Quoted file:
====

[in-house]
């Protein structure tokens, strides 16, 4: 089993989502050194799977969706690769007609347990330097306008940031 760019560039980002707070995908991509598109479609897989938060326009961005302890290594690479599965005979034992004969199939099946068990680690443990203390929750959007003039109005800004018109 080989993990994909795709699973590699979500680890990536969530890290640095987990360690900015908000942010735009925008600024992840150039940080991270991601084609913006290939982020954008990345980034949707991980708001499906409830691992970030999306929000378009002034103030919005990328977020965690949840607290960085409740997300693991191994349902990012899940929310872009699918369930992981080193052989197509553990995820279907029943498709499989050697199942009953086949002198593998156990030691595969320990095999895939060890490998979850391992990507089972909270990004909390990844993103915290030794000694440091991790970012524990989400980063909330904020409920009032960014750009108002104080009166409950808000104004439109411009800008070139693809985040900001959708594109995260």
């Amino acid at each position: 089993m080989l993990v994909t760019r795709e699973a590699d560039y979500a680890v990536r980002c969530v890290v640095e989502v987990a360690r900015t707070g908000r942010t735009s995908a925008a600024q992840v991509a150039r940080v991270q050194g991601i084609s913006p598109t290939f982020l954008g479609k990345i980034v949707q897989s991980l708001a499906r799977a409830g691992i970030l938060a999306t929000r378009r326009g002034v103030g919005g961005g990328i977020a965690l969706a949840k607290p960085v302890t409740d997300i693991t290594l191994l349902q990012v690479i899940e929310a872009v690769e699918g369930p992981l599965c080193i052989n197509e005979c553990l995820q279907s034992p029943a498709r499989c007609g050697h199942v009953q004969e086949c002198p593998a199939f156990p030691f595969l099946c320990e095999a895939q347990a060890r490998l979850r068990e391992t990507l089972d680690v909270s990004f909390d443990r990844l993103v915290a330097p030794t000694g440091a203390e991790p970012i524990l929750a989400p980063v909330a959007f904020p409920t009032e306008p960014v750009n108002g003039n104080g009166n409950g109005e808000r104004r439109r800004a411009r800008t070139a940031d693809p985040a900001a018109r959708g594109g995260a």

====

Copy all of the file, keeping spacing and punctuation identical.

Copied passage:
[in-house]
């Protein structure tokens, strides 16, 4: 089993989502050194799977969706690769007609347990330097306008940031 760019560039980002707070995908991509598109479609897989938060326009961005302890290594690479599965005979034992004969199939099946068990680690443990203390929750959007003039109005800004018109 080989993990994909795709699973590699979500680890990536969530890290640095987990360690900015908000942010735009925008600024992840150039940080991270991601084609913006290939982020954008990345980034949707991980708001499906409830691992970030999306929000378009002034103030919005990328977020965690949840607290960085409740997300693991191994349902990012899940929310872009699918369930992981080193052989197509553990995820279907029943498709499989050697199942009953086949002198593998156990030691595969320990095999895939060890490998979850391992990507089972909270990004909390990844993103915290030794000694440091991790970012524990989400980063909330904020409920009032960014750009108002104080009166409950808000104004439109411009800008070139693809985040900001959708594109995260």
């Amino acid at each position: 089993m080989l993990v994909t760019r795709e699973a590699d560039y979500a680890v990536r980002c969530v890290v640095e989502v987990a360690r900015t707070g908000r942010t735009s995908a925008a600024q992840v991509a150039r940080v991270q050194g991601i084609s913006p598109t290939f982020l954008g479609k990345i980034v949707q897989s991980l708001a499906r799977a409830g691992i970030l938060a999306t929000r378009r326009g002034v103030g919005g961005g990328i977020a965690l969706a949840k607290p960085v302890t409740d997300i693991t290594l191994l349902q990012v690479i899940e929310a872009v690769e699918g369930p992981l599965c080193i052989n197509e005979c553990l995820q279907s034992p029943a498709r499989c007609g050697h199942v009953q004969e086949c002198p593998a199939f156990p030691f595969l099946c320990e095999a895939q347990a060890r490998l979850r068990e391992t990507l089972d680690v909270s990004f909390d443990r990844l993103v915290a330097p030794t000694g440091a203390e991790p970012i524990l929750a989400p980063v909330a959007f904020p409920t009032e306008p960014v750009n108002g003039n104080g009166n409950g109005e808000r104004r439109r800004a411009r800008t070139a940031d693809p985040a900001a018109r959708g594109g995260a």